However, there’s a flipside version where a person acts not as an outside “other” but rather engages the community, asking questions and seeing what they identify as the “problem.” Often, this is not what it seems to be, and an outsider would not peg the problem as such. Further, this person engaging the community is a facilitator, helping people to help themselves with resources identification, and community representation. But more than that, the facilitator aims not to problem solve but to leverage strength. Often, when a community can identify what they are good at and aim to get even better, things that were “problems” organically work themselves out.

There is a lesson here. So often in our drive for more “health and fitness and function” we look at all the things we aren’t doing or aren’t doing well. There is some good in this (see my last post about the low hanging fruit). However, if you only go around inside your head looking for all the things you’re not good at, you’re not going to think you’re good at anything. Instead, why not look for the things you do well and look to maximize that?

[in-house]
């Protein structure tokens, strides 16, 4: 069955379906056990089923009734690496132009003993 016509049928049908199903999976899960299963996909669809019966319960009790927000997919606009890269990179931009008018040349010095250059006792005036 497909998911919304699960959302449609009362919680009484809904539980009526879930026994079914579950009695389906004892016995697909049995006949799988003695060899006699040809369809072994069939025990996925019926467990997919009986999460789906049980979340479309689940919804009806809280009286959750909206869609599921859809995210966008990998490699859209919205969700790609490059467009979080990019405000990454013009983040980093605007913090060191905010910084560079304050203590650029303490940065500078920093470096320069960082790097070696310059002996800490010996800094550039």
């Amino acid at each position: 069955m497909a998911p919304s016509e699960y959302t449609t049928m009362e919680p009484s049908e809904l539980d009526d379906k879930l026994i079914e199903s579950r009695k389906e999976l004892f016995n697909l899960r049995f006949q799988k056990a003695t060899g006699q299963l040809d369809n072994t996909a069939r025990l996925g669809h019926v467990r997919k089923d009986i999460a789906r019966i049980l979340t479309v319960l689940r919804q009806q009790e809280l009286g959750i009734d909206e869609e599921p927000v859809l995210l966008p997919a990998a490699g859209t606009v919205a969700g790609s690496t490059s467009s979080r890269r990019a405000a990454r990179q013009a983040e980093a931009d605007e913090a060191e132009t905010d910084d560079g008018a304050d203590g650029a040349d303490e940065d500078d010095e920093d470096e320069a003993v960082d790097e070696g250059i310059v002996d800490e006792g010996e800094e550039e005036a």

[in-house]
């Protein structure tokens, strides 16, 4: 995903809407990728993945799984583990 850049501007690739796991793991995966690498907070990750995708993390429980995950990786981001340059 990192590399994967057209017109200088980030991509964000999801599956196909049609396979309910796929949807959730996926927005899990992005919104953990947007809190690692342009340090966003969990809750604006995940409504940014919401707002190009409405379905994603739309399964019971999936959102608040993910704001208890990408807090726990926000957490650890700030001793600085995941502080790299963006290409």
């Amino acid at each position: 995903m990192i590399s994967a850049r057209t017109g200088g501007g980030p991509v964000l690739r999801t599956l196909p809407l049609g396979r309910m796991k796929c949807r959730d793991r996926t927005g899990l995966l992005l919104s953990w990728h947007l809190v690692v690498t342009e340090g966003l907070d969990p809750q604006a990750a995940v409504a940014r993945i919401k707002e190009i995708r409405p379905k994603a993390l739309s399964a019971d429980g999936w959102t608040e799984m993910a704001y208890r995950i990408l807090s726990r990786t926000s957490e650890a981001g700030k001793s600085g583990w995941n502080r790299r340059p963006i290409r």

A personal example: I am an exceptionally elastic human being. That is I have always been very, very good at jumping, sprinting (once I get going), and the like. I had a 39″ vertical leap in high school in spite being rather weak. After realizing I was “weak” I spent 12 years trying to become brute-strong and, though I am stronger, I am also less explosive than I once was. In an effort to turn a weakness into a strength, I diluted the strength. I’ll paraphrase a Charlie Francis quote:

You don’t plow a field with a Ferrari

Learn from my mistake! If you’re good at something, push that “thing” as far as you can go. If you’re good at not eating after 6pm and are reasonably lean, don’t worry about some dietician who says you “need” to eat 6 meals a day. If you’re an explosive athlete, keep pushing that instead of what some bald, goatee’d powerlifter thinks of your deadlift strength. Find your strength and focus on that rather than anything you may be “weak” in!

Put In The Work